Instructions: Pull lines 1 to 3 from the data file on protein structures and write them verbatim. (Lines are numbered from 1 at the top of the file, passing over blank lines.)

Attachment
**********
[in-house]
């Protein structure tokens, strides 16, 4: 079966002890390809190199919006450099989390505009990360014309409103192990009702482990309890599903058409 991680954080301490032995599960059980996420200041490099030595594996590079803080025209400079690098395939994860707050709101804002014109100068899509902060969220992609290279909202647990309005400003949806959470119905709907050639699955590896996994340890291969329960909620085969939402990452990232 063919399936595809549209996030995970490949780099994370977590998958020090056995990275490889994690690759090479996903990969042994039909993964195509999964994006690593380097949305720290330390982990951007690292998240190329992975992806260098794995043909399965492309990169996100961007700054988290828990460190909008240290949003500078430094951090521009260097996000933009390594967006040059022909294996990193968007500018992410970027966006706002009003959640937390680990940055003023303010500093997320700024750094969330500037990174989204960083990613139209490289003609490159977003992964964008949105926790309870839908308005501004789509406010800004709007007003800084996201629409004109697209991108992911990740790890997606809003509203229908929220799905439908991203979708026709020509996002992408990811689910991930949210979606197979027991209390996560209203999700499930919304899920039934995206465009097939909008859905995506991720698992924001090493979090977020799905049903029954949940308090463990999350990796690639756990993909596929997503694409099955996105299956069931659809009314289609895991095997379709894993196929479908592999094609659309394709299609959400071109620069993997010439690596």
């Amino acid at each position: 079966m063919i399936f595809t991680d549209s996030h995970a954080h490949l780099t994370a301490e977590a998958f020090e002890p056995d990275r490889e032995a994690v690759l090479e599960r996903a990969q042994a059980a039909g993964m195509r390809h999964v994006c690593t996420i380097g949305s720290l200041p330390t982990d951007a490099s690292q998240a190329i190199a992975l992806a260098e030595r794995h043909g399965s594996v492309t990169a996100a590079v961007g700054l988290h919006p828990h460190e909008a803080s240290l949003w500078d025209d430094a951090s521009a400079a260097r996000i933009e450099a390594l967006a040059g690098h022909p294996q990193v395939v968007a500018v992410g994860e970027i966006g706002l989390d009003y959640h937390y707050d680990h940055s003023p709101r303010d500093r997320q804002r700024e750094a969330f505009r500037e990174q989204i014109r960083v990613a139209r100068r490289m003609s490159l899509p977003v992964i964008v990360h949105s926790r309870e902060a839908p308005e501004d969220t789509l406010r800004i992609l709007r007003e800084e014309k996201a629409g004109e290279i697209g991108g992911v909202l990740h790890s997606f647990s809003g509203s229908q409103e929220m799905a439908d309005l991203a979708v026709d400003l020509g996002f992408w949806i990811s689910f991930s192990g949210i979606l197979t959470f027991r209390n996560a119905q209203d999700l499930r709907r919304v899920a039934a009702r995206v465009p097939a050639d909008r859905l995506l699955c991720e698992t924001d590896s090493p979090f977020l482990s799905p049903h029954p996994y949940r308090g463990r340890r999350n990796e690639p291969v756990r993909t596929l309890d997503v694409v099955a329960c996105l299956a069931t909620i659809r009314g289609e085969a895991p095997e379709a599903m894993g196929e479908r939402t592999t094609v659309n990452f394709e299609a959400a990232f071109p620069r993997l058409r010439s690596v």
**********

[in-house]
């Protein structure tokens, strides 16, 4: 079966002890390809190199919006450099989390505009990360014309409103192990009702482990309890599903058409 991680954080301490032995599960059980996420200041490099030595594996590079803080025209400079690098395939994860707050709101804002014109100068899509902060969220992609290279909202647990309005400003949806959470119905709907050639699955590896996994340890291969329960909620085969939402990452990232 063919399936595809549209996030995970490949780099994370977590998958020090056995990275490889994690690759090479996903990969042994039909993964195509999964994006690593380097949305720290330390982990951007690292998240190329992975992806260098794995043909399965492309990169996100961007700054988290828990460190909008240290949003500078430094951090521009260097996000933009390594967006040059022909294996990193968007500018992410970027966006706002009003959640937390680990940055003023303010500093997320700024750094969330500037990174989204960083990613139209490289003609490159977003992964964008949105926790309870839908308005501004789509406010800004709007007003800084996201629409004109697209991108992911990740790890997606809003509203229908929220799905439908991203979708026709020509996002992408990811689910991930949210979606197979027991209390996560209203999700499930919304899920039934995206465009097939909008859905995506991720698992924001090493979090977020799905049903029954949940308090463990999350990796690639756990993909596929997503694409099955996105299956069931659809009314289609895991095997379709894993196929479908592999094609659309394709299609959400071109620069993997010439690596």
């Amino acid at each position: 079966m063919i399936f595809t991680d549209s996030h995970a954080h490949l780099t994370a301490e977590a998958f020090e002890p056995d990275r490889e032995a994690v690759l090479e599960r996903a990969q042994a059980a039909g993964m195509r390809h999964v994006c690593t996420i380097g949305s720290l200041p330390t982990d951007a490099s690292q998240a190329i190199a992975l992806a260098e030595r794995h043909g399965s594996v492309t990169a996100a590079v961007g700054l988290h919006p828990h460190e909008a803080s240290l949003w500078d025209d430094a951090s521009a400079a260097r996000i933009e450099a390594l967006a040059g690098h022909p294996q990193v395939v968007a500018v992410g994860e970027i966006g706002l989390d009003y959640h937390y707050d680990h940055s003023p709101r303010d500093r997320q804002r700024e750094a969330f505009r500037e990174q989204i014109r960083v990613a139209r100068r490289m003609s490159l899509p977003v992964i964008v990360h949105s926790r309870e902060a839908p308005e501004d969220t789509l406010r800004i992609l709007r007003e800084e014309k996201a629409g004109e290279i697209g991108g992911v909202l990740h790890s997606f647990s809003g509203s229908q409103e929220m799905a439908d309005l991203a979708v026709d400003l020509g996002f992408w949806i990811s689910f991930s192990g949210i979606l197979t959470f027991r209390n996560a119905q209203d999700l499930r709907r919304v899920a039934a009702r995206v465009p097939a050639d909008r859905l995506l699955c991720e698992t924001d590896s090493p979090f977020l482990s799905p049903h029954p996994y949940r308090g463990r340890r999350n990796e690639p291969v756990r993909t596929l309890d997503v694409v099955a329960c996105l299956a069931t909620i659809r009314g289609e085969a895991p095997e379709a599903m894993g196929e479908r939402t592999t094609v659309n990452f394709e299609a959400a990232f071109p620069r993997l058409r010439s690596v």